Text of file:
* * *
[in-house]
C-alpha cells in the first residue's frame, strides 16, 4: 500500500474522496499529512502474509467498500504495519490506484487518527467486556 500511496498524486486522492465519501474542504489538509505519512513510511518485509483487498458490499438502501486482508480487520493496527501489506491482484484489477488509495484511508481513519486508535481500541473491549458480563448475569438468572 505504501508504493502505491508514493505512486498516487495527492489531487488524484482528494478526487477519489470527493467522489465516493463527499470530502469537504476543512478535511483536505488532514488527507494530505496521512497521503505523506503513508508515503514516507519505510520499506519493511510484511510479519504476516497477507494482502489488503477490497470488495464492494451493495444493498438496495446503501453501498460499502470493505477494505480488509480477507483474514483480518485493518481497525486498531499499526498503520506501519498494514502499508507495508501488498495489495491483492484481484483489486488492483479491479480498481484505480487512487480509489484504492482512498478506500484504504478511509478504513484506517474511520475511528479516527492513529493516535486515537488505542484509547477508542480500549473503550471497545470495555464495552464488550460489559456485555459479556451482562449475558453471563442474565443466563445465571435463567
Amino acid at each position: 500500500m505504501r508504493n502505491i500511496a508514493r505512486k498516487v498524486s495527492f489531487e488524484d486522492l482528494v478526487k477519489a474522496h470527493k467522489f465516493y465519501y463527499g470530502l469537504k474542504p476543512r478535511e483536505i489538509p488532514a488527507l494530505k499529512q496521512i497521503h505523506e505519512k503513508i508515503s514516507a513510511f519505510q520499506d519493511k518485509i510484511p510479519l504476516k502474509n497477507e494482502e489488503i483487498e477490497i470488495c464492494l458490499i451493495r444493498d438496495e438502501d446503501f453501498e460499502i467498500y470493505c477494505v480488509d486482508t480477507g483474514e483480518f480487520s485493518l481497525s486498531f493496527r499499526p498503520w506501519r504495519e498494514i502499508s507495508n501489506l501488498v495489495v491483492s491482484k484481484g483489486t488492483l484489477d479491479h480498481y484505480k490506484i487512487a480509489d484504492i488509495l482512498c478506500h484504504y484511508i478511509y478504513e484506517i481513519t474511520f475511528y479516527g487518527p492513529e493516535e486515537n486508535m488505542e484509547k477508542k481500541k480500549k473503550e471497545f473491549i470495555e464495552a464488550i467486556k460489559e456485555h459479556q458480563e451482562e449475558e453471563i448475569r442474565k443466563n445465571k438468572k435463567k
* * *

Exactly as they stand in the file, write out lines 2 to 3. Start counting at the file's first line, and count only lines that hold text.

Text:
C-alpha cells in the first residue's frame, strides 16, 4: 500500500474522496499529512502474509467498500504495519490506484487518527467486556 500511496498524486486522492465519501474542504489538509505519512513510511518485509483487498458490499438502501486482508480487520493496527501489506491482484484489477488509495484511508481513519486508535481500541473491549458480563448475569438468572 505504501508504493502505491508514493505512486498516487495527492489531487488524484482528494478526487477519489470527493467522489465516493463527499470530502469537504476543512478535511483536505488532514488527507494530505496521512497521503505523506503513508508515503514516507519505510520499506519493511510484511510479519504476516497477507494482502489488503477490497470488495464492494451493495444493498438496495446503501453501498460499502470493505477494505480488509480477507483474514483480518485493518481497525486498531499499526498503520506501519498494514502499508507495508501488498495489495491483492484481484483489486488492483479491479480498481484505480487512487480509489484504492482512498478506500484504504478511509478504513484506517474511520475511528479516527492513529493516535486515537488505542484509547477508542480500549473503550471497545470495555464495552464488550460489559456485555459479556451482562449475558453471563442474565443466563445465571435463567
Amino acid at each position: 500500500m505504501r508504493n502505491i500511496a508514493r505512486k498516487v498524486s495527492f489531487e488524484d486522492l482528494v478526487k477519489a474522496h470527493k467522489f465516493y465519501y463527499g470530502l469537504k474542504p476543512r478535511e483536505i489538509p488532514a488527507l494530505k499529512q496521512i497521503h505523506e505519512k503513508i508515503s514516507a513510511f519505510q520499506d519493511k518485509i510484511p510479519l504476516k502474509n497477507e494482502e489488503i483487498e477490497i470488495c464492494l458490499i451493495r444493498d438496495e438502501d446503501f453501498e460499502i467498500y470493505c477494505v480488509d486482508t480477507g483474514e483480518f480487520s485493518l481497525s486498531f493496527r499499526p498503520w506501519r504495519e498494514i502499508s507495508n501489506l501488498v495489495v491483492s491482484k484481484g483489486t488492483l484489477d479491479h480498481y484505480k490506484i487512487a480509489d484504492i488509495l482512498c478506500h484504504y484511508i478511509y478504513e484506517i481513519t474511520f475511528y479516527g487518527p492513529e493516535e486515537n486508535m488505542e484509547k477508542k481500541k480500549k473503550e471497545f473491549i470495555e464495552a464488550i467486556k460489559e456485555h459479556q458480563e451482562e449475558e453471563i448475569r442474565k443466563n445465571k438468572k435463567k